"Nursing home" is commonly used when referring to any long-term care
facility, but there are several kinds of long-term care facilities. Each
provides different levels of medical care, personal assistance, and programs
and support services. The quality and costs of care and services at long-term
care facilities vary widely, and options vary from community to
Assisted-living facilities usually provide private, apartment-style housing and offer a
range of services. These services may include meals, cleaning and laundry
services, and help with personal needs such as bathing, grooming, and dressing.
However, assisted-living facilities do not provide medical care. An
assisted-living facility may be appropriate for people who cannot live alone
but can still function fairly well on their own.
Residential care facilities, which include board-and-care
homes, retirement homes, and foster care homes, typically provide a greater
level of supervision than assisted-living facilities. They offer
community-style housing, meals, laundry and cleaning services, and help with
other personal needs. They do not provide daily medical care. A residential
care facility may be appropriate for a person who needs daily assistance and
supervision but does not require daily nursing care. Residential care
facilities are less expensive than nursing homes.
Nursing homes can provide skilled nursing care up to 24 hours
per day. All aspects of care are provided, including medical attention,
medicine, housing, meals, laundry, help with personal needs (such as dressing,
bathing, and using the toilet), and other support services. A nursing home is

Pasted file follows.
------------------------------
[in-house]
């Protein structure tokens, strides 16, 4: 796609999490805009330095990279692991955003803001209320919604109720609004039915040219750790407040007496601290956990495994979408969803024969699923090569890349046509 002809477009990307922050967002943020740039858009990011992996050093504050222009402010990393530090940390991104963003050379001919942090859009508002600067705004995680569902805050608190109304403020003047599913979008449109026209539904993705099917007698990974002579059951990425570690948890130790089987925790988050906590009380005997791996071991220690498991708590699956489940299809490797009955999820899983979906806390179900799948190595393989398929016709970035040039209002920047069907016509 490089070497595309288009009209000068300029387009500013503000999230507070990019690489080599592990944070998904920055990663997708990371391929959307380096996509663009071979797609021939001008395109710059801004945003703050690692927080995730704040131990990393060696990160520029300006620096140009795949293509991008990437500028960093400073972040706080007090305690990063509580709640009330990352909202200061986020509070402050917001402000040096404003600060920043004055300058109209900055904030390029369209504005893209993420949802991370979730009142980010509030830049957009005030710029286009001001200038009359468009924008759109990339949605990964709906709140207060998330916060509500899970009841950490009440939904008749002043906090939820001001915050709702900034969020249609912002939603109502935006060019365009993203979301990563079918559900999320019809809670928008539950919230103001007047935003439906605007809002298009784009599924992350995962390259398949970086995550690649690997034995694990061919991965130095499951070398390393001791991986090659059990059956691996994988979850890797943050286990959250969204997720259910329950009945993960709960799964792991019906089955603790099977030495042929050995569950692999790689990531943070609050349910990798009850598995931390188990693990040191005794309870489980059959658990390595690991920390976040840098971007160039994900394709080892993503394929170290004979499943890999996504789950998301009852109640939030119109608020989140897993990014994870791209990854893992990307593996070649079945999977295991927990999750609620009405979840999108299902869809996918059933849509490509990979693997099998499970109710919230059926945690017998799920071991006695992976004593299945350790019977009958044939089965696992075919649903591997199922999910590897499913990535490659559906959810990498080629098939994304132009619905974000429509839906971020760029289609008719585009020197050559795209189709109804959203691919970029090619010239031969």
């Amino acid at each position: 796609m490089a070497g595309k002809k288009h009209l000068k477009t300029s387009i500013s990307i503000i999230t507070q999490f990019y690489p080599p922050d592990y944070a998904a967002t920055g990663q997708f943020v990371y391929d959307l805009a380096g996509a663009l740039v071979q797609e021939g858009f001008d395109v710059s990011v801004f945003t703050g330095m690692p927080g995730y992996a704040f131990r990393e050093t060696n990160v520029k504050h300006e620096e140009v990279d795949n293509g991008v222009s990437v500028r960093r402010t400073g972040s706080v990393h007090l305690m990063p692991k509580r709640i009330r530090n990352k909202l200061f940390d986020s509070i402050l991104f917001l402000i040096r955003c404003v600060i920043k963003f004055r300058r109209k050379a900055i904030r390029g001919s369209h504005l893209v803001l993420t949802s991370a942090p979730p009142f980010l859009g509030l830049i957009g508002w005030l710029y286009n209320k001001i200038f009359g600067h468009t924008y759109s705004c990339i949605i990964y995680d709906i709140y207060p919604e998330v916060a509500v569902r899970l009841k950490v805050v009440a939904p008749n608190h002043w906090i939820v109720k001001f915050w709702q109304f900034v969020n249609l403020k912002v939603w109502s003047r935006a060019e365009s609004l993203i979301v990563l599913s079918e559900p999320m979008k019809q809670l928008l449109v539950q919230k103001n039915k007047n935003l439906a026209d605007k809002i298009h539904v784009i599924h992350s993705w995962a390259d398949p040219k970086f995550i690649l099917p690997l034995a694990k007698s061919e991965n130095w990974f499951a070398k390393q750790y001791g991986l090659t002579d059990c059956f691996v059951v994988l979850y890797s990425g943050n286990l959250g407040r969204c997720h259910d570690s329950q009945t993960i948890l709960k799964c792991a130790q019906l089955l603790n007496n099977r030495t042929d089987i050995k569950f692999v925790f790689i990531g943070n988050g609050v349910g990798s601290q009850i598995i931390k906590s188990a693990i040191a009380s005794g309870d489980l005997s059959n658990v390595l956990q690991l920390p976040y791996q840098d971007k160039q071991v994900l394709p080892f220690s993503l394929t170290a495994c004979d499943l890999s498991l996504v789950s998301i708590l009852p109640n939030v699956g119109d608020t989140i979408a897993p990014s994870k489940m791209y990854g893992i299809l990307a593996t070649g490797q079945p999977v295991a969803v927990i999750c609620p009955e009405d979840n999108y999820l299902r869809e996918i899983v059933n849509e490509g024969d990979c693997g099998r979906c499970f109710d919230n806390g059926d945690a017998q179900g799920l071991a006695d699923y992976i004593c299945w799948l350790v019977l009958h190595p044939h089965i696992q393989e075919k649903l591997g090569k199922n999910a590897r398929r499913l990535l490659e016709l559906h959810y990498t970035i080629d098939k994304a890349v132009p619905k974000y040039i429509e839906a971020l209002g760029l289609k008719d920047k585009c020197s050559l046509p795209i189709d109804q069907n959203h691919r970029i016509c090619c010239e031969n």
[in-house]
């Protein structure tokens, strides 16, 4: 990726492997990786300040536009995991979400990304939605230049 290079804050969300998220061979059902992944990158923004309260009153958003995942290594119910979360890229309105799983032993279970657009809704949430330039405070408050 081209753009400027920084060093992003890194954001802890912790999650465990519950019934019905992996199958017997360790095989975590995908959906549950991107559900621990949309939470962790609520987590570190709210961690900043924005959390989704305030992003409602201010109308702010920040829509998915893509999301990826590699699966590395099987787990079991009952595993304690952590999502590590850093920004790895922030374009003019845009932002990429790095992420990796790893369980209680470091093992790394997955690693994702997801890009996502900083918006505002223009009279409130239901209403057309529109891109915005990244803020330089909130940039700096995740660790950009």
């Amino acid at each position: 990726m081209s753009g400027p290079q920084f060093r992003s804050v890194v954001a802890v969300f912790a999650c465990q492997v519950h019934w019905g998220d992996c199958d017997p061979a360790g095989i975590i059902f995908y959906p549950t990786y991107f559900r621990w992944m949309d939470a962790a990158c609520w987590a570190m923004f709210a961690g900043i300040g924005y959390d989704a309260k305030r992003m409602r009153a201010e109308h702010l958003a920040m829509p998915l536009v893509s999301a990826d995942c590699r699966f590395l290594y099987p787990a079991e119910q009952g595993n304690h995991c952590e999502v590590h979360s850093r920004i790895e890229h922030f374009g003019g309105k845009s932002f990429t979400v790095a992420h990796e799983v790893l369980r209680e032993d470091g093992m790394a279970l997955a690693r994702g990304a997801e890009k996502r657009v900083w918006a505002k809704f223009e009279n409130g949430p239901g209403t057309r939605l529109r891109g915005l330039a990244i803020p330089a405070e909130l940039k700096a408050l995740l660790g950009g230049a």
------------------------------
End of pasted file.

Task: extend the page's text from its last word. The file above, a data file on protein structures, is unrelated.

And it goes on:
the most expensive type of long-term care facility, but it also may be the most
appropriate choice for someone with extensive disabilities.
Continuing-care communities offer different levels of care,
from assisted living to full nursing care, within the same facility. These
facilities are an expensive but appealing option for caregivers who are looking
at long-term care because these facilities are well-equipped to meet the
person's changing needs.
What are the options for part-time care?
people find that part-time help allows them to keep their loved one at home for
a longer time. Part-time care may take place either at home or in an adult day
care facility. As in long-term care facilities, home care can provide different
levels of assistance. A home health aide, for instance, can help with tasks
like bathing, cleaning, and washing clothes and linens, while a nurse may
provide medical care and help with behavior issues. Adult day care and respite
services assume temporary responsibility for the person and allow the regular
caregiver to take a break. This may relieve some of the stress of caregiving
and allow time for other responsibilities and activities.
health professionals or other caregivers to provide around-the-clock care in
the home is another option. This option is very expensive-more than a nursing
home-and also requires time to hire, supervise, and coordinate the team of